Starless night

Cold comfort.
Andrew Johnston is a former Pacific-hopping ESL teacher currently scrapping away in the dark spiritual heart of Kansas.

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Artistic rendition of bust carved of ice

Illustration by Jacey

An ephemeral layer of crinkly ice coated the surface of the microphone, falling in glistening flakes as Matilda ran a gloved hand over the mic’s surface. It was a sturdy device, but there was simply no way of knowing if it still functioned; even the most overzealous engineers didn’t bother to plan for such conditions. The broadcasting array was still working, at least, or that’s what she could glean from those instruments that were still functional. Matilda had always thought that computers were supposed to function best in a cold environment, but even a being of wire and steel must have its limitations.

Matilda drew the microphone to her face, pulling down her parka just enough to allow for speech. “Explorer Nozek, broadcasting from Rogue Object X-27881. Current astronomical location is unknown. Proximity to other objects is unknown. Time since last broadcast …” She pushed the microphone aside just in time to stifle a delirious laugh. “… I guess I don’t know how long it’s been. Funny, I hadn’t really thought about it until just right now, but without a star to revolve around or a nice neat rotation, these rogue planets don’t have ‘time’ like we do back on Earth, nice neat cycles that we can chart and predict and obsess over. Different circumstances, this might be very liberating.”

Matilda buried her face in the parka as she fell prey to a violent coughing fit. The ‘cold’ she had contracted was clearly psychosomatic — she was in a hypochondriac’s dark dream, a place so frigid that no pathogen could possibly survive in the air. Nothing could live here for long, or at least that was what Matilda — what everyone on Earth — had assumed before she landed.

“Sorry about that,” said Matilda, idly tapping one of the displays. “OK. Current temperature is about −230 °C and dropping fast as we continue to move away from all known stars. Guess I should switch over to kelvin soon, that’s … a pleasant moment, when you realize the freezing point of water has become grossly inadequate for what you are experiencing. Um … the heat pump is still working, which is a minor miracle as it’s really only built for prolonged use in temperatures some 50 degrees higher than this. I expect it’ll overload and break soon, probably around the time the back-up batteries give out and —”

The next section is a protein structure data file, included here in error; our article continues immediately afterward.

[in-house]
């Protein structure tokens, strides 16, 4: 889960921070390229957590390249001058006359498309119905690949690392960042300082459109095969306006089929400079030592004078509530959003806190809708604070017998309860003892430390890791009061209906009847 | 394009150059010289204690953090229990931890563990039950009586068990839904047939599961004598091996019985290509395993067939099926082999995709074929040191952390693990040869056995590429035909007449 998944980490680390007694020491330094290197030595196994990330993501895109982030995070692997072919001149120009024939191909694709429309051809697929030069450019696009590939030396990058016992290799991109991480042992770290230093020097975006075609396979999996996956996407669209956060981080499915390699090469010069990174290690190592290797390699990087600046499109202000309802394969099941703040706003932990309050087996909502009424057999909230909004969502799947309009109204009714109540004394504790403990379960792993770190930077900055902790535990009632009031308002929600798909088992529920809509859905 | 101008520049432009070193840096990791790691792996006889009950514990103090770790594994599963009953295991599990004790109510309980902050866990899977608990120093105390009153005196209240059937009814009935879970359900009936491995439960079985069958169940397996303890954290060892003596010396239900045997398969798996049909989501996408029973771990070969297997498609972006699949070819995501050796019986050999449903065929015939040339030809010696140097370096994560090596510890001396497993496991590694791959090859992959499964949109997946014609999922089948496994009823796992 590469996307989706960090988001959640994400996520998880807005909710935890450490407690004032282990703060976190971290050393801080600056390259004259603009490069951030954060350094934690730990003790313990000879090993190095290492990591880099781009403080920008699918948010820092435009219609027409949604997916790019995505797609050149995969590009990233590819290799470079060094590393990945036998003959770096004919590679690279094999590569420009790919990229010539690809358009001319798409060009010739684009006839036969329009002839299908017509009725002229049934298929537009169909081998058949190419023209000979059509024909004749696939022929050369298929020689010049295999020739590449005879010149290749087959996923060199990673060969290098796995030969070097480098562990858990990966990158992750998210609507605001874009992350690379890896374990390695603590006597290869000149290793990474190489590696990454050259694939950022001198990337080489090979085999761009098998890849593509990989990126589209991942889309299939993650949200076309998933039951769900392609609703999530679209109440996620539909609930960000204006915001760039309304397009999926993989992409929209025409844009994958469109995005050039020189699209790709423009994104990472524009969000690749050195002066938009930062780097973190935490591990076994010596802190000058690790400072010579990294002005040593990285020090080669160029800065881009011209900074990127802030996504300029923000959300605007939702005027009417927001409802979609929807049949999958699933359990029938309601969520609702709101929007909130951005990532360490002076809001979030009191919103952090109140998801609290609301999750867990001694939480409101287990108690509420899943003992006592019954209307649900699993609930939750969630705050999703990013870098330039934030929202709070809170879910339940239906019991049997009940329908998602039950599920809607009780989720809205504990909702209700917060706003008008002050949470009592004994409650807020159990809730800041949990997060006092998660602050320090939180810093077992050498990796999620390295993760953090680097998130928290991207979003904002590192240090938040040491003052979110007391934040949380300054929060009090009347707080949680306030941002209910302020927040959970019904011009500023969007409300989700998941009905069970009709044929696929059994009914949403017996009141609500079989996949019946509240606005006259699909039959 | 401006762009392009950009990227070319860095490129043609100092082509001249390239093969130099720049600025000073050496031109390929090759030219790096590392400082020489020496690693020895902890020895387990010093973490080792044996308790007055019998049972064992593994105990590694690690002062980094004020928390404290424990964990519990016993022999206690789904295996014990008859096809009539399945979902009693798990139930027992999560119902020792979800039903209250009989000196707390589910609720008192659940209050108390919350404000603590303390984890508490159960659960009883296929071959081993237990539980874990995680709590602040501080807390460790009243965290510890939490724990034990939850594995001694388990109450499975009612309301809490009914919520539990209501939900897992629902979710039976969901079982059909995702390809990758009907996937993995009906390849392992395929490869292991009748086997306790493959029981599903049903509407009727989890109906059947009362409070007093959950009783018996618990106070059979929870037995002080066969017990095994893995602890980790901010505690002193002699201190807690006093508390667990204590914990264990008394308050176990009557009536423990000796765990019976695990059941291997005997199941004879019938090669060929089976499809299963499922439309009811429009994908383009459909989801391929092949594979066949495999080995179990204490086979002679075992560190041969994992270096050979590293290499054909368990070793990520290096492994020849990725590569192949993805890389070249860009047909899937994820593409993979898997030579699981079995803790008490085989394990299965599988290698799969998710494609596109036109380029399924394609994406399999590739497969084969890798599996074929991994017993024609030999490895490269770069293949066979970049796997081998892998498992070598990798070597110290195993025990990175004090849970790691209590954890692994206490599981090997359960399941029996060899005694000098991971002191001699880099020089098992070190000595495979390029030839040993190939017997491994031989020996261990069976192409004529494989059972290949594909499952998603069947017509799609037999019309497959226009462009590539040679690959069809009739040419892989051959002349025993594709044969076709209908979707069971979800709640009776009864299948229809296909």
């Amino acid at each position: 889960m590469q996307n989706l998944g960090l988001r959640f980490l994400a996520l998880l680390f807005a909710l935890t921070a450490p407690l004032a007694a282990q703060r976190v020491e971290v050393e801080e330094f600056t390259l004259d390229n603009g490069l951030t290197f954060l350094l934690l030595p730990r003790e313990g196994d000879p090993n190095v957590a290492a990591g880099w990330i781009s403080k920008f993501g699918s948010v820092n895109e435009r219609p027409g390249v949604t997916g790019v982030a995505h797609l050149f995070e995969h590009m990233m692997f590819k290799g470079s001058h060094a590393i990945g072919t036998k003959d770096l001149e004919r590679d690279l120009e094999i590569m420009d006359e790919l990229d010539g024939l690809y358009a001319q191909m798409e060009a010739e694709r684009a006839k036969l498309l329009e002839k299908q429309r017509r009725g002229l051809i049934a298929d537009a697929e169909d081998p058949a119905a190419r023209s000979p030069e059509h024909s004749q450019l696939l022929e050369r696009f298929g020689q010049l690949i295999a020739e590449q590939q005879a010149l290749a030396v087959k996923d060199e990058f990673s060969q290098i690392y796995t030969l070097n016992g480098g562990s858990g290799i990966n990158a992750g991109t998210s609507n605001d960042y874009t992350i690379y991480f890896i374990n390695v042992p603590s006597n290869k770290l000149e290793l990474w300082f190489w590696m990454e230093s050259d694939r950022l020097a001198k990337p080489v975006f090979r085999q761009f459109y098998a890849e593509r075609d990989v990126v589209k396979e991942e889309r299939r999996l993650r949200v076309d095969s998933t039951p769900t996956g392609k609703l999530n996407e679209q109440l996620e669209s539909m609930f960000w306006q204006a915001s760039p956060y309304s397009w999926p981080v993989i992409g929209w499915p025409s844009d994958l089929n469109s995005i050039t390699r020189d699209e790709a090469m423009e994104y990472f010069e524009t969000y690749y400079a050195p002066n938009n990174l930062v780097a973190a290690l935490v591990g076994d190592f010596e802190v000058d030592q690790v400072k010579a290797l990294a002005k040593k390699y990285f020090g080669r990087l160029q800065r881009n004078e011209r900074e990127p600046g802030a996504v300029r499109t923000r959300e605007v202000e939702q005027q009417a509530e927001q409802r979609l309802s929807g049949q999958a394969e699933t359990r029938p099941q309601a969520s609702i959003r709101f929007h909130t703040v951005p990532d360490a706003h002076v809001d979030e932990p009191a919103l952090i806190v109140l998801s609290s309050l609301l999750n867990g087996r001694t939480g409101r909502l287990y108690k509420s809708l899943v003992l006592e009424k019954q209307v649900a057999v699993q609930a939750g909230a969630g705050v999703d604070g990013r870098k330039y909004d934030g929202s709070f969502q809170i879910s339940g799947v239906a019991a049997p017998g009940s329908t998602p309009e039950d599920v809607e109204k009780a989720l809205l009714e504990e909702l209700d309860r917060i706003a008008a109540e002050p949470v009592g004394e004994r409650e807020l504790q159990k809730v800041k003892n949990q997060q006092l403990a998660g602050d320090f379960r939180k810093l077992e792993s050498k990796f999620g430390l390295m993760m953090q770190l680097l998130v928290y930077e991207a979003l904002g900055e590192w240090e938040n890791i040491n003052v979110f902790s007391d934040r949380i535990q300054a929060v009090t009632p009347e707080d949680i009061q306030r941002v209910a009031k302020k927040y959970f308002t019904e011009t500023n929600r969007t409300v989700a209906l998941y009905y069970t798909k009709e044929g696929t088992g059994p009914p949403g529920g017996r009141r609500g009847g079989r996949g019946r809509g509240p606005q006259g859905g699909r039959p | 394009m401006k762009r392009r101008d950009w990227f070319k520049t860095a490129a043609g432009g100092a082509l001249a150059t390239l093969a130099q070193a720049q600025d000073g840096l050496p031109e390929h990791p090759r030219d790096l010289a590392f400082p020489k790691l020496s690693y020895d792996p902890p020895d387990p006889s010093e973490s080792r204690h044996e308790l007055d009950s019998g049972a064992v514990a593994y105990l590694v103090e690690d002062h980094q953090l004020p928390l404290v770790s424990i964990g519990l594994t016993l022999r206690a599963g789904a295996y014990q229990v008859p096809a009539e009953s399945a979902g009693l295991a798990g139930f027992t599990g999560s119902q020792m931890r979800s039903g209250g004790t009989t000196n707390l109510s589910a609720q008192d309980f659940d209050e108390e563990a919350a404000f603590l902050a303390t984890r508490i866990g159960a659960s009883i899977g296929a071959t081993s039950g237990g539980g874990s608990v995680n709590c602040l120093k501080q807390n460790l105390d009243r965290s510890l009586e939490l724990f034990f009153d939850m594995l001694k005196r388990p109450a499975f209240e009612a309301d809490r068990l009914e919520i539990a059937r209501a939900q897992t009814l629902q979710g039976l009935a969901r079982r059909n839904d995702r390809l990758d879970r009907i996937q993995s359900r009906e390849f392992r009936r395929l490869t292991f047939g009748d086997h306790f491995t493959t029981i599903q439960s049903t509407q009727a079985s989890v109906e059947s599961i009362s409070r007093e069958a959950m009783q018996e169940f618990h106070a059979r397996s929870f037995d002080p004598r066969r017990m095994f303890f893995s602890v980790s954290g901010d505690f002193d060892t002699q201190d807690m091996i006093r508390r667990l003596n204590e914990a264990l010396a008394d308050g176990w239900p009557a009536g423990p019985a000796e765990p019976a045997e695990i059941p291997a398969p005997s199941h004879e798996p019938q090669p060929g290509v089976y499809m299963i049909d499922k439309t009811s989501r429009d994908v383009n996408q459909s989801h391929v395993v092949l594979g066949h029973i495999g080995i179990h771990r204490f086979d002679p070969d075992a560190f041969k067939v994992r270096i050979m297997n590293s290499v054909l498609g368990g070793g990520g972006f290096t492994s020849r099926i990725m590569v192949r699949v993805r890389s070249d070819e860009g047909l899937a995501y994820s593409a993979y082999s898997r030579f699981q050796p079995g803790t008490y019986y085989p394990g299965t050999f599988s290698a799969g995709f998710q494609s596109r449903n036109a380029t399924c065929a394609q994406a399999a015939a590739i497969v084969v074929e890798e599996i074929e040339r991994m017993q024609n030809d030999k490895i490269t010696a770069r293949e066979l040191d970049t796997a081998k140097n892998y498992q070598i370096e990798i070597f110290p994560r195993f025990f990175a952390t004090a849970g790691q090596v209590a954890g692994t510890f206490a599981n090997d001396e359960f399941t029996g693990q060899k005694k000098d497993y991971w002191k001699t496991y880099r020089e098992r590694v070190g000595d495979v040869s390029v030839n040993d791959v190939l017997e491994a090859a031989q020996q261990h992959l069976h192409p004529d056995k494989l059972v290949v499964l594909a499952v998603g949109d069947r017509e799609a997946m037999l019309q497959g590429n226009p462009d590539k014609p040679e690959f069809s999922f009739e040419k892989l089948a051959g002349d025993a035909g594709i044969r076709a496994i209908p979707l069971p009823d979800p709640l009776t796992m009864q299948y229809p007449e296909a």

A strange rhythmic tapping sound split the silence, a tangle of tiny feet skittering across the metal plates in the shadows at the edge of the cramped chamber. Matilda shot a quick glance out of the corner of her eye at the new arrival but didn’t halt for more than a second.

“In concluding what I suspect will be my final missive, as … well, I have no clue where I am so there’s no chance of anyone else finding me … anyway, I’d just like to say that the Rogue Exploration Project was a terrible idea. We’re never going to know how many astronauts we’ve killed on this little journey, but I suspect the answer is all of us. ‘Oh no, sending robots isn’t good enough. We need human eyes on those planets. Consider the possibilities.’ I can remember saying this myself, both while drunk and stone-cold sober, so I guess this is partially on me. If you do find me, don’t bother with a funeral or service, but go ahead and dig up what’s under my ship. Trust me on this.”

Matilda’s final words vanished into another bout of coughing, one that she wilfully allowed the microphone to pick up — the better to let the recipients know what the end would look like. Terminating the broadcast, she let her head roll to one side, staring off into the shadows at the edge of the chamber.

“You come to watch me die?” said Matilda. “Come on out, don’t skulk.”

At first, she could see only the thing’s deformed-looking eyes, those recessed pits that glimmered in the dim light. Then, with a series of clicks, it emerged into the shimmery light. First came the head, triangular and with few features aside from its eye-pits and a weird sucker-mouth whose mechanics were beyond knowing. Next came its slender body, jet black and covered in translucent fibrous hairs that turned rigid in time with its respiration. The odd little creature was supported by two asymmetrical lines of spindly appendages that clicked almost musically as the thing advanced.

“You alone this time, or did you bring your brothers?” Matilda sighed and slumped down in her seat, then suddenly grabbed the microphone and yanked it forward. “Come on, make a sound. So you can’t speak, but can’t you growl or bark or … burble or groan or something? Can’t you prove that you exist before I die? Won’t you at least let me be known as the one who discovered you?”

The creature merely cocked its head, moving itself up and down on its appendages. It drew closer to Matilda like a curious dog, then backed away to size her up. There was a faint sound from the bowels of the vessel, or rather the absence of a sound that Matilda had ceased to notice.

“That would be the heat pump going.” Matilda glanced at the creature as the cold enveloped her. “I guess the Universe is always going to keep its secrets, huh?”

Matilda closed her eyes and drifted off to a sleep from which she would never wake. The creature’s eye-pits never left her.

Nature 555, 694 (2018)

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